There is a tendency of business owners and business managers to get bogged down in the what and the how. That is, what you are selling and how you are selling it. The problem is that it’s all too easy to look at the bottom line and how actions you take directly affect it (this is also how many people are taught to think about business). As a property manager, you are told your main responsibility is filling the vacant units, and then keeping them filled. No where in the standard conversation does the experience of the customer come into play.
It’s a sad thing that this is the case, because the experience of the customer interacting with your business is the core of what business is. Anytime a customer interacts with your business – whether it is directly intitiated interaction by the customer, or it is involuntary interaction – typically via advertising or hearing from other people – these are all points of contact where your customer will have an emotional reaction to your business and they will form an opinion whether they realize it or not.
This is why it is so important to think about how every step that your business takes from a customer experience point of view – every point of potential contact, from how your storefront looks, to how your advertising speaks, to how you interact in person.
This week has been all about rethinking your approach to online marketing. It’s easy to say ‘Forget SEO, go with pure content and put it everywhere!’ The problem inherent in this approach is that there is no way to create an estimated measurement of return on your investment as a direct result of your content creation efforts. One of the reasons that typical SEO approaches work so well is that the marketer can say “if you pay me $X, then I’ll do Y and your search rankings for these keywords will get into the top 5 rankings with 6 months and you will be likely getting around 300 visitors a day to your website” – sadly this actually used to work. It’s so sterile, and honestly so thoughtless in it’s approach insofar as it was like making a meat processing plant for your own customers. As a side note, all those marketers who promised X rankings were full of it (Google even states in their ‘find an SEO marketer FAQ’ that no one can guarantee rankings).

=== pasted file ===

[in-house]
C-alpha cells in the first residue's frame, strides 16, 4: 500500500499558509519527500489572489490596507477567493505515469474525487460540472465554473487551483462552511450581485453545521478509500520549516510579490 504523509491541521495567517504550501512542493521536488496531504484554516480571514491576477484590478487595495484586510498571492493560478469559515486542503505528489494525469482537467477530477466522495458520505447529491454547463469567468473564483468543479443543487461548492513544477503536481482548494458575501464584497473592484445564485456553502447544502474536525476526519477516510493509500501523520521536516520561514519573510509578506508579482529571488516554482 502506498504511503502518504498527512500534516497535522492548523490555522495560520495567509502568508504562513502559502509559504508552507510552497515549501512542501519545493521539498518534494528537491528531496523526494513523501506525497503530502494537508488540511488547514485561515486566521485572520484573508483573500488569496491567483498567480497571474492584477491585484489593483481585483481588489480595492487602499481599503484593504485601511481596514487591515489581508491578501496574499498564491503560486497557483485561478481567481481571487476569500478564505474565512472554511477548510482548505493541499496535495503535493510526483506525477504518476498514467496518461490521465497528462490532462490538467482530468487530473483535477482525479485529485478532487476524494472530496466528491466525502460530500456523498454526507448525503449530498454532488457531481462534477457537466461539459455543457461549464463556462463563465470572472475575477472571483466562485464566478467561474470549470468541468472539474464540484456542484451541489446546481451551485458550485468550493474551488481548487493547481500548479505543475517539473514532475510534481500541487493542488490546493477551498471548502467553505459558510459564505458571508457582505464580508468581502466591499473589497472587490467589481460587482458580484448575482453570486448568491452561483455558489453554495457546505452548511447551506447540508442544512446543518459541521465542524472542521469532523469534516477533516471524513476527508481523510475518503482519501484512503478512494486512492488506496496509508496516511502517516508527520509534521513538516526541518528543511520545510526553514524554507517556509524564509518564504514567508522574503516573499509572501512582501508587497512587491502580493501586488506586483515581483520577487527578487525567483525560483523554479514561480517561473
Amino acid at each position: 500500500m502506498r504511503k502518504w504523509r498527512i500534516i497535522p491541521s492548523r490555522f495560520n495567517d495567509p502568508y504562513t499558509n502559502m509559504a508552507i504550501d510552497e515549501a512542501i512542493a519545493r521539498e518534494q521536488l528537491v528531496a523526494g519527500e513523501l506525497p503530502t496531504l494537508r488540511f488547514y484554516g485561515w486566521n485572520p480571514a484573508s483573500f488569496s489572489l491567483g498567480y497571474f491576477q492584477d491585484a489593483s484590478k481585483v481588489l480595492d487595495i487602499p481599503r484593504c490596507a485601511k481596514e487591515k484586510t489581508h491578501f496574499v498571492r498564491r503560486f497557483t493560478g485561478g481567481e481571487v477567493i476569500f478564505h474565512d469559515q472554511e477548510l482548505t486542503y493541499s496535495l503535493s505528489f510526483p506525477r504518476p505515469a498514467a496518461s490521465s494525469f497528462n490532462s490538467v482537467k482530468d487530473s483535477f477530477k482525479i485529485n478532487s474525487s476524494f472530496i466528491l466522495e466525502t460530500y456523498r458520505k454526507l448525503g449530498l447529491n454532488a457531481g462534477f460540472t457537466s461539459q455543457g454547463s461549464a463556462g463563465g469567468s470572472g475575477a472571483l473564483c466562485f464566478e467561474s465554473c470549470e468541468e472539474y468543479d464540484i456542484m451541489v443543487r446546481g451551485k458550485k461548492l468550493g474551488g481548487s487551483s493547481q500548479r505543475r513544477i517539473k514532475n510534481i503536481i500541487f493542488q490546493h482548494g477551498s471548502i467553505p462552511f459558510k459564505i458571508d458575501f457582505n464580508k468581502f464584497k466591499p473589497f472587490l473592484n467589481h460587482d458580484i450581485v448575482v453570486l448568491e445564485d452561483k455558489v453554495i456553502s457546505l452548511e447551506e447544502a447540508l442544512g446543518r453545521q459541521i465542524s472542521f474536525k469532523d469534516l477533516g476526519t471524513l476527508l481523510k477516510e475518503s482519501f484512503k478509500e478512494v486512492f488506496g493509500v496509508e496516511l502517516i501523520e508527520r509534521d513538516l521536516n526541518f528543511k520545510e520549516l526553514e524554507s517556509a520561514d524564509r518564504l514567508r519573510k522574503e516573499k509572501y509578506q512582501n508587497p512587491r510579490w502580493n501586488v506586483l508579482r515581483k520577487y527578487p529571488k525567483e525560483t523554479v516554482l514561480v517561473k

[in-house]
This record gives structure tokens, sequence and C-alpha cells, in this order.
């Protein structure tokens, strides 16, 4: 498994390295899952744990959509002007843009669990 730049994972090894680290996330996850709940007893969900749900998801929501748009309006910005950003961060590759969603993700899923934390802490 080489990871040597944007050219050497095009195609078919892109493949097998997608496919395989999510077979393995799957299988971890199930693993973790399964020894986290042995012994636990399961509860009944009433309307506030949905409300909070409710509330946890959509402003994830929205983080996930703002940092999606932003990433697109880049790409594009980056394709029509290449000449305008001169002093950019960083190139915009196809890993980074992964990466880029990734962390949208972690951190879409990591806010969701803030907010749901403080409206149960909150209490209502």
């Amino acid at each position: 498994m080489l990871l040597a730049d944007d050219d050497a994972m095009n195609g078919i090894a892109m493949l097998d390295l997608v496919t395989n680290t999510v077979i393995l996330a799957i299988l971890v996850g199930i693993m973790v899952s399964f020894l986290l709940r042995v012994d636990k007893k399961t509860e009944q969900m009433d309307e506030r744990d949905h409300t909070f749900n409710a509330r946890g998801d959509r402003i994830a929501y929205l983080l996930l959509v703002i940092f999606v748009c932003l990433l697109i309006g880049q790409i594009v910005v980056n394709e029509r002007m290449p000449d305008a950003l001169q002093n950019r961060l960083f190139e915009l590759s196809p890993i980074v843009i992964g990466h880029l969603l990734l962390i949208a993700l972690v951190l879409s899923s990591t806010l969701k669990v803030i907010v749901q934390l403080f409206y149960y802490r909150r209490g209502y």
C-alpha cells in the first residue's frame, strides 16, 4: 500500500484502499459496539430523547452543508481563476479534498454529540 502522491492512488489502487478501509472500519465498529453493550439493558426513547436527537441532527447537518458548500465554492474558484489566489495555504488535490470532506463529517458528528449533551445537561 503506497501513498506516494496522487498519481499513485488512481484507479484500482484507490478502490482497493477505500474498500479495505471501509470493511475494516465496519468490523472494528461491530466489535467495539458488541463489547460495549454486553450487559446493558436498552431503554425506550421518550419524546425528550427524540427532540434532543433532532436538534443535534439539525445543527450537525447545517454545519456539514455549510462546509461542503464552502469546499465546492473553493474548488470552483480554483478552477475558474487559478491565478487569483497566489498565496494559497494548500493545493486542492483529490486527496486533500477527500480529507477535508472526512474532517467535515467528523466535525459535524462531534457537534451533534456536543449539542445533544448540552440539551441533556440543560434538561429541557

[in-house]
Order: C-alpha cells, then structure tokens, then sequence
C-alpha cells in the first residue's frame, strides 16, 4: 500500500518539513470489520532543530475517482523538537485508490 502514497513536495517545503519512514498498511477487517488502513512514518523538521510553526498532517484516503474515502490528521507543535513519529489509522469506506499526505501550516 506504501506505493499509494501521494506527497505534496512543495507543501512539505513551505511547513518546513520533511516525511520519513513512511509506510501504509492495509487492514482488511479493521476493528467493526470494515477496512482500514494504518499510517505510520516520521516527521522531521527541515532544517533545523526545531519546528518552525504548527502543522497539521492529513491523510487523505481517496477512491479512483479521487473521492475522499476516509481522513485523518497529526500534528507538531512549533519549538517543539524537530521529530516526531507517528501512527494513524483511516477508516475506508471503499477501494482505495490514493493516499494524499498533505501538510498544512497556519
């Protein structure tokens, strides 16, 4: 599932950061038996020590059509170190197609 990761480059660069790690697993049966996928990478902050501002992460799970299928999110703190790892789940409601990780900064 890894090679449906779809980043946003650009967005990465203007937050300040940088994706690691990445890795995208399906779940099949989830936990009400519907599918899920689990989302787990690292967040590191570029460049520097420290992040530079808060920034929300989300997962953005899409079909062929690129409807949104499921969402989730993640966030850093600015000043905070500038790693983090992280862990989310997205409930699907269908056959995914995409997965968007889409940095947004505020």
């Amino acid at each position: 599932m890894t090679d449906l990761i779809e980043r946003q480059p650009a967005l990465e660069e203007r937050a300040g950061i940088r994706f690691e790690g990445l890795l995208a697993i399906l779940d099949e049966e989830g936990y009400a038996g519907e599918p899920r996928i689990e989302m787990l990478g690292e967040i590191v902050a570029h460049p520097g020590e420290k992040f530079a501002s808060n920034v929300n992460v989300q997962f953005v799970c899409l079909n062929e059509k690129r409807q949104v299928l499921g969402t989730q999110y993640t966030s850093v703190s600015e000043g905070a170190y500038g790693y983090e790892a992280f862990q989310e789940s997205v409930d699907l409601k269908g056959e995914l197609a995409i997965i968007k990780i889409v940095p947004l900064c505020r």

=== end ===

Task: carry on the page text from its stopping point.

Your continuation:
The real problem isn’t that SEO is dead – the real problem is that people have forgotten how to think about working with their customers, and their potential customers, to bring them from ‘first interaction’ into their door, and then usher them along afterwards. It isn’t the norm to look at business from this overall point of view and then plan your marketing, your processes, and your product around what you want your customers to experience. This is sad, because if you do take a step back, think about what you want your customer to experience, and then craft every point along the way, all of these pieces will make sense. Each point of your marketing will inherently make perfect sense – “Ah yes, see I’m sending this postcard because it ties in with the conversation I had in the previous letter, and it provides an easy way for our potential tenants to connect and understand more about why our lifestyle is important to them.” You see how there’s nothing in there about selling product – but you will get a huge amount of interest with this approach because it helps people, and connects with them emotionally.
So bringing this back to the online content – what is the purpose of focusing on creating content and spreading it everywhere? The idea is that the content you create is just like any other element of your marketing where you would educate your prospects and try to enrich their lives. Perhaps you produce a really cool video demonstrating some feature of your property that helps enrich people’s lives – then you put it on your website, youtube, vimeo, etc. Maybe you also have an article or two written from it so you can reach people on other blogs, or in places where written content is more readily digested. Then when people interact with your business they are receiving this great experience of learning.
Ultimately, it’s all going to come down to why you are doing what you are doing – and why your customers are really looking for what you have. People seek experiences, they seek lifestyles, and they go around ‘choosing’ these things entirely based on their emotional reactions. If you can come to an understanding of this truth, then you will be able to connect with people on a level far more effective than anyone else.